A dose of Marshall is one of the things the talented, veteran, oh-let-me-help-you-up Redskins desperately need. This is a team that is frequently much too nice -- a vice of which Marshall has never been accused.

Now the Eagles are on deck. This is the team that reduced the Redskins to a pathetic laughable parody of a pro club on national TV seven weeks ago. "You guys got enough body bags?" That's a sample of what Buddy's Boys yelled at them as nine Redskins were carted off, one unconscious and three disabled for a month. By the end, the Redskins had a halfback at quarterback.

That's why the Marshall Factor matters for the Redskins. This team does wonderfully at home. With 55,000 people helping their gumption quotient, they've beaten Miami (12-4), Chicago (11-5) and Buffalo (13-3) this month. But, on the road, the Redskins haven't shown enough -- what is the precise football term? -- guts.

Wildness starts on defense. And, in the Redskins' case, now that Dexter Manley has departed, that means it starts with Marshall or it probably doesn't get started at all. Charles Mann, Alvin Walton and others will come to a hitting party. But Marshall can be a one-man dustup.

"Today I got to do a little more, get back into the swing of things," said Marshall, who will not publicly say it, but prays that the Redskins would let him be the old Wilber again. "I got a little winded in the second half. I need to get in a little better shape if I'm gonna keep doing this. Hopefully, I'll get a chance.

"When we get Charles Mann back {next week} on the other side {of the line}, we can give some people a hard time."

To a degree, the Redskins resemble Marshall. They have a distinguished pedigree. They have been Super Bowl tested and passed superbly. But, as far as the rest of the league is concerned, they haven't done anything the last three years.

At the moment, no team is more mysterious, more vulnerable, or more dangerous. The Redskins have played a difficult schedule, including 11 games against teams that could still win the Super Bowl. Washington has stood toe-to-toe and either beaten, or come close to beating, every logical Super Bowl contender. The Redskins still think they should have beaten the 49ers in San Francisco and the Giants in RFK. They have beaten the Eagles, Bears, Dolphins, Bills, Cowboys and Saints.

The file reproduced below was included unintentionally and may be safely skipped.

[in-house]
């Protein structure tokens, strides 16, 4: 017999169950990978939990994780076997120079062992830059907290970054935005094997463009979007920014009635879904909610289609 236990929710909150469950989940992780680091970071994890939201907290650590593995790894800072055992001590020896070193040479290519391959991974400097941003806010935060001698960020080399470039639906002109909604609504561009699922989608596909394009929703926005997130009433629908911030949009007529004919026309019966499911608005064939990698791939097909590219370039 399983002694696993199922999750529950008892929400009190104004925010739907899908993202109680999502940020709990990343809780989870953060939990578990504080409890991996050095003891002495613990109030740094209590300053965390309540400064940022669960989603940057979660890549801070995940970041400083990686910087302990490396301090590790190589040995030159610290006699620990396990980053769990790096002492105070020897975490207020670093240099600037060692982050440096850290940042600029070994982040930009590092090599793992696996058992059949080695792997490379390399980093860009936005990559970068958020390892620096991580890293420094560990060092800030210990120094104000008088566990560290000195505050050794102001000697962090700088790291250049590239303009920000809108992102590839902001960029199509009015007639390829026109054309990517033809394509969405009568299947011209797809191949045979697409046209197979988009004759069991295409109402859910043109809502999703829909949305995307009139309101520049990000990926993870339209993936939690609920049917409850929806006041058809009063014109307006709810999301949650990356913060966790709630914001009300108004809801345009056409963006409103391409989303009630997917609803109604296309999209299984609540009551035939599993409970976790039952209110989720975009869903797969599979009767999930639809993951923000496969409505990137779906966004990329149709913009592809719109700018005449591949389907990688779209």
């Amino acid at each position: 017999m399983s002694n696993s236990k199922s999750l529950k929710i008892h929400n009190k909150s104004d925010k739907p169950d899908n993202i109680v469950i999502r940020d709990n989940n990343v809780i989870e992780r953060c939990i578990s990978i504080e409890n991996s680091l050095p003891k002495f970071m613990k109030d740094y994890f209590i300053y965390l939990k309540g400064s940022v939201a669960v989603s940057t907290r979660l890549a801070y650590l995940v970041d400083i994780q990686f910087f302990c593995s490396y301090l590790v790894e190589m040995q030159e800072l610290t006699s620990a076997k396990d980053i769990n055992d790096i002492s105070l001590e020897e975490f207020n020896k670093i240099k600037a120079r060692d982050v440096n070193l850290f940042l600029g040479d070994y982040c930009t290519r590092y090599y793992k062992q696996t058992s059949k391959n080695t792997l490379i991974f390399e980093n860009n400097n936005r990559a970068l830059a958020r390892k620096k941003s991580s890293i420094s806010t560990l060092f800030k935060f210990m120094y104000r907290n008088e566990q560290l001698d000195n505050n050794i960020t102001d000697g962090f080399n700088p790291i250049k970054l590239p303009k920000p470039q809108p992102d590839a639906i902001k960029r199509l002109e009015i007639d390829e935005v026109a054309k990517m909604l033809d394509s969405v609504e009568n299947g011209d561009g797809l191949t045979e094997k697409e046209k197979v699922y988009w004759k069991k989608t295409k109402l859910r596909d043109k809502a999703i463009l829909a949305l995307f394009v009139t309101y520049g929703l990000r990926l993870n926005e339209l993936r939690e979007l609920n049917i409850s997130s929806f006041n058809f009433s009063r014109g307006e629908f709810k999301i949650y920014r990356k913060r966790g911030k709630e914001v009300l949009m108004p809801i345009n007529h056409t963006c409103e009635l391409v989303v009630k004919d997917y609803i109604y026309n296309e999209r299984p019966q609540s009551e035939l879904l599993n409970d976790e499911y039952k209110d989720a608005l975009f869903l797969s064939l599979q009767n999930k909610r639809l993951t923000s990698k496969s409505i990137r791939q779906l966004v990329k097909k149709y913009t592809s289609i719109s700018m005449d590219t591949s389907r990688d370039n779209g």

And all of that was before Phil Simms, Jim Harbaugh, Troy Aikman, Jim Kelly, Warren Moon and the rest started getting injured. Washington is one of the few teams with its best quarterback healthy. Yes, that's the man everybody loves to boo -- Mark Rypien, who's 12-3 in his last 15 starts (7-3 in '90) and who has fumbled less frequently than any NFL quarterback (twice in 306 passes).

One side of the Redskins is Joe Gibbs genial pat-on-the-head style of leadership. "I'm proud of 'em. They fought hard. I like this team," he said yesterday. "They're not the most talented, but they have character."

That's all very well. But this team often plays best when its baser metals are tested. Anger, insult and job insecurity seem to inspire it. The other Redskins may or may not be ready for what awaits them in Veterans Stadium. However, they can count on Marshall -- a Buddy guy in a Buddy game.

"We've played all the top teams all year and we were 10-6," Marshall said. "We feel good about ourselves right now. We've been battle tested. Now, it's time to rise to the occasion."